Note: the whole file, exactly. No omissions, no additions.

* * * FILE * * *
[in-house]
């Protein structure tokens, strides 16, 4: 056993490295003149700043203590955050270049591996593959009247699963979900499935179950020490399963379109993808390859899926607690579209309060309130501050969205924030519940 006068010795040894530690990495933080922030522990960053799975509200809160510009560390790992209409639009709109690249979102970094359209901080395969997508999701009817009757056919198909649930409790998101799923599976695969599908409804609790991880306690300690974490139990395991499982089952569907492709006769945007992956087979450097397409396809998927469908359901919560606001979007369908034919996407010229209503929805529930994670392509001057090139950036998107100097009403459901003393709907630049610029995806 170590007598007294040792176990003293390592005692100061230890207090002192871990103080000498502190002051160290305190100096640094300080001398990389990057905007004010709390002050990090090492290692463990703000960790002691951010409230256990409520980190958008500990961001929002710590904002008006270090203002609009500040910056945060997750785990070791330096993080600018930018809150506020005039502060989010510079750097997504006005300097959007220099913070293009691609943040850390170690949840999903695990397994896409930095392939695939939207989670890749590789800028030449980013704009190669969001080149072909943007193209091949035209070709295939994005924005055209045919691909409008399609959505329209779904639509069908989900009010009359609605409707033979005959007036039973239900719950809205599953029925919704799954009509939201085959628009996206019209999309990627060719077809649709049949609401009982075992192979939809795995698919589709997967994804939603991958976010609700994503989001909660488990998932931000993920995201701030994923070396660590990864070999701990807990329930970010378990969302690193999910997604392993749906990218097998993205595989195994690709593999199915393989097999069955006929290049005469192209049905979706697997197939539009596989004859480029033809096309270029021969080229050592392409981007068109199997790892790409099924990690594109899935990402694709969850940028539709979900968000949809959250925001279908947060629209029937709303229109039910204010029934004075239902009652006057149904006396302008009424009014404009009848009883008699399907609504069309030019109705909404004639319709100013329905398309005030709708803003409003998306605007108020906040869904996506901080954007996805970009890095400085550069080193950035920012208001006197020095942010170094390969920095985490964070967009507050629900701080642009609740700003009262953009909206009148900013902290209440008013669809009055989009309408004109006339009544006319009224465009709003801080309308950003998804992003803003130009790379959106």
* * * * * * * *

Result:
[in-house]
């Protein structure tokens, strides 16, 4: 056993490295003149700043203590955050270049591996593959009247699963979900499935179950020490399963379109993808390859899926607690579209309060309130501050969205924030519940 006068010795040894530690990495933080922030522990960053799975509200809160510009560390790992209409639009709109690249979102970094359209901080395969997508999701009817009757056919198909649930409790998101799923599976695969599908409804609790991880306690300690974490139990395991499982089952569907492709006769945007992956087979450097397409396809998927469908359901919560606001979007369908034919996407010229209503929805529930994670392509001057090139950036998107100097009403459901003393709907630049610029995806 170590007598007294040792176990003293390592005692100061230890207090002192871990103080000498502190002051160290305190100096640094300080001398990389990057905007004010709390002050990090090492290692463990703000960790002691951010409230256990409520980190958008500990961001929002710590904002008006270090203002609009500040910056945060997750785990070791330096993080600018930018809150506020005039502060989010510079750097997504006005300097959007220099913070293009691609943040850390170690949840999903695990397994896409930095392939695939939207989670890749590789800028030449980013704009190669969001080149072909943007193209091949035209070709295939994005924005055209045919691909409008399609959505329209779904639509069908989900009010009359609605409707033979005959007036039973239900719950809205599953029925919704799954009509939201085959628009996206019209999309990627060719077809649709049949609401009982075992192979939809795995698919589709997967994804939603991958976010609700994503989001909660488990998932931000993920995201701030994923070396660590990864070999701990807990329930970010378990969302690193999910997604392993749906990218097998993205595989195994690709593999199915393989097999069955006929290049005469192209049905979706697997197939539009596989004859480029033809096309270029021969080229050592392409981007068109199997790892790409099924990690594109899935990402694709969850940028539709979900968000949809959250925001279908947060629209029937709303229109039910204010029934004075239902009652006057149904006396302008009424009014404009009848009883008699399907609504069309030019109705909404004639319709100013329905398309005030709708803003409003998306605007108020906040869904996506901080954007996805970009890095400085550069080193950035920012208001006197020095942010170094390969920095985490964070967009507050629900701080642009609740700003009262953009909206009148900013902290209440008013669809009055989009309408004109006339009544006319009224465009709003801080309308950003998804992003803003130009790379959106």